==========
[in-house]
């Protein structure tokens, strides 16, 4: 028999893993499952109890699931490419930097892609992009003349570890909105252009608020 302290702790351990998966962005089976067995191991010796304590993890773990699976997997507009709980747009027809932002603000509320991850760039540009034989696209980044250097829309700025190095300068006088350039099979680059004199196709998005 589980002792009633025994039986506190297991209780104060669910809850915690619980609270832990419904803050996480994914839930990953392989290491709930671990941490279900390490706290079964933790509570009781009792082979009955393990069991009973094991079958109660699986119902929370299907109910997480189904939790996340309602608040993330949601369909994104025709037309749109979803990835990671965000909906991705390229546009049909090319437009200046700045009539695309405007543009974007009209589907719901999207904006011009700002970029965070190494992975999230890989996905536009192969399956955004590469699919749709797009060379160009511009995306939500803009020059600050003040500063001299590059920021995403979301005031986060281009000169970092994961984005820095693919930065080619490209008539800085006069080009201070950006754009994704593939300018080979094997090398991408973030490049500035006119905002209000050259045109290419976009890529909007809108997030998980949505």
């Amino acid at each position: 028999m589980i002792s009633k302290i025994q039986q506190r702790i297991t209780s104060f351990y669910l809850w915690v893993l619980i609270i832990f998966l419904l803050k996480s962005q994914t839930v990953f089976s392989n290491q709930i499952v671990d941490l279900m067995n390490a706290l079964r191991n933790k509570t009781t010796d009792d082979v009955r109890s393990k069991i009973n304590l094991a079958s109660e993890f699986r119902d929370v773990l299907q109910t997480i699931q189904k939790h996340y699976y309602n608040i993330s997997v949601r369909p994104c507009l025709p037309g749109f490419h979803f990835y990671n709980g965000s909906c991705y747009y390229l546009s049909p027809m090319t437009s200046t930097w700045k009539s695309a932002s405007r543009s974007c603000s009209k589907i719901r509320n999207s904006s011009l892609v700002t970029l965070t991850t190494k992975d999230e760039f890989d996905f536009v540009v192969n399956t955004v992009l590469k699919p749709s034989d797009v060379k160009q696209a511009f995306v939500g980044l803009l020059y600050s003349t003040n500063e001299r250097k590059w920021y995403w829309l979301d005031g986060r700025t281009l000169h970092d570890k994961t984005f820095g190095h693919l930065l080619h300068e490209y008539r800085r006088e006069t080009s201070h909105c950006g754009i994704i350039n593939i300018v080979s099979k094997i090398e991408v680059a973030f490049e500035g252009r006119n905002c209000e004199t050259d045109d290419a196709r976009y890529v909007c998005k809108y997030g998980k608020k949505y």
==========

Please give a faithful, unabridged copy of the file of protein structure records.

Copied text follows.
[in-house]
């Protein structure tokens, strides 16, 4: 028999893993499952109890699931490419930097892609992009003349570890909105252009608020 302290702790351990998966962005089976067995191991010796304590993890773990699976997997507009709980747009027809932002603000509320991850760039540009034989696209980044250097829309700025190095300068006088350039099979680059004199196709998005 589980002792009633025994039986506190297991209780104060669910809850915690619980609270832990419904803050996480994914839930990953392989290491709930671990941490279900390490706290079964933790509570009781009792082979009955393990069991009973094991079958109660699986119902929370299907109910997480189904939790996340309602608040993330949601369909994104025709037309749109979803990835990671965000909906991705390229546009049909090319437009200046700045009539695309405007543009974007009209589907719901999207904006011009700002970029965070190494992975999230890989996905536009192969399956955004590469699919749709797009060379160009511009995306939500803009020059600050003040500063001299590059920021995403979301005031986060281009000169970092994961984005820095693919930065080619490209008539800085006069080009201070950006754009994704593939300018080979094997090398991408973030490049500035006119905002209000050259045109290419976009890529909007809108997030998980949505």
């Amino acid at each position: 028999m589980i002792s009633k302290i025994q039986q506190r702790i297991t209780s104060f351990y669910l809850w915690v893993l619980i609270i832990f998966l419904l803050k996480s962005q994914t839930v990953f089976s392989n290491q709930i499952v671990d941490l279900m067995n390490a706290l079964r191991n933790k509570t009781t010796d009792d082979v009955r109890s393990k069991i009973n304590l094991a079958s109660e993890f699986r119902d929370v773990l299907q109910t997480i699931q189904k939790h996340y699976y309602n608040i993330s997997v949601r369909p994104c507009l025709p037309g749109f490419h979803f990835y990671n709980g965000s909906c991705y747009y390229l546009s049909p027809m090319t437009s200046t930097w700045k009539s695309a932002s405007r543009s974007c603000s009209k589907i719901r509320n999207s904006s011009l892609v700002t970029l965070t991850t190494k992975d999230e760039f890989d996905f536009v540009v192969n399956t955004v992009l590469k699919p749709s034989d797009v060379k160009q696209a511009f995306v939500g980044l803009l020059y600050s003349t003040n500063e001299r250097k590059w920021y995403w829309l979301d005031g986060r700025t281009l000169h970092d570890k994961t984005f820095g190095h693919l930065l080619h300068e490209y008539r800085r006088e006069t080009s201070h909105c950006g754009i994704i350039n593939i300018v080979s099979k094997i090398e991408v680059a973030f490049e500035g252009r006119n905002c209000e004199t050259d045109d290419a196709r976009y890529v909007c998005k809108y997030g998980k608020k949505y």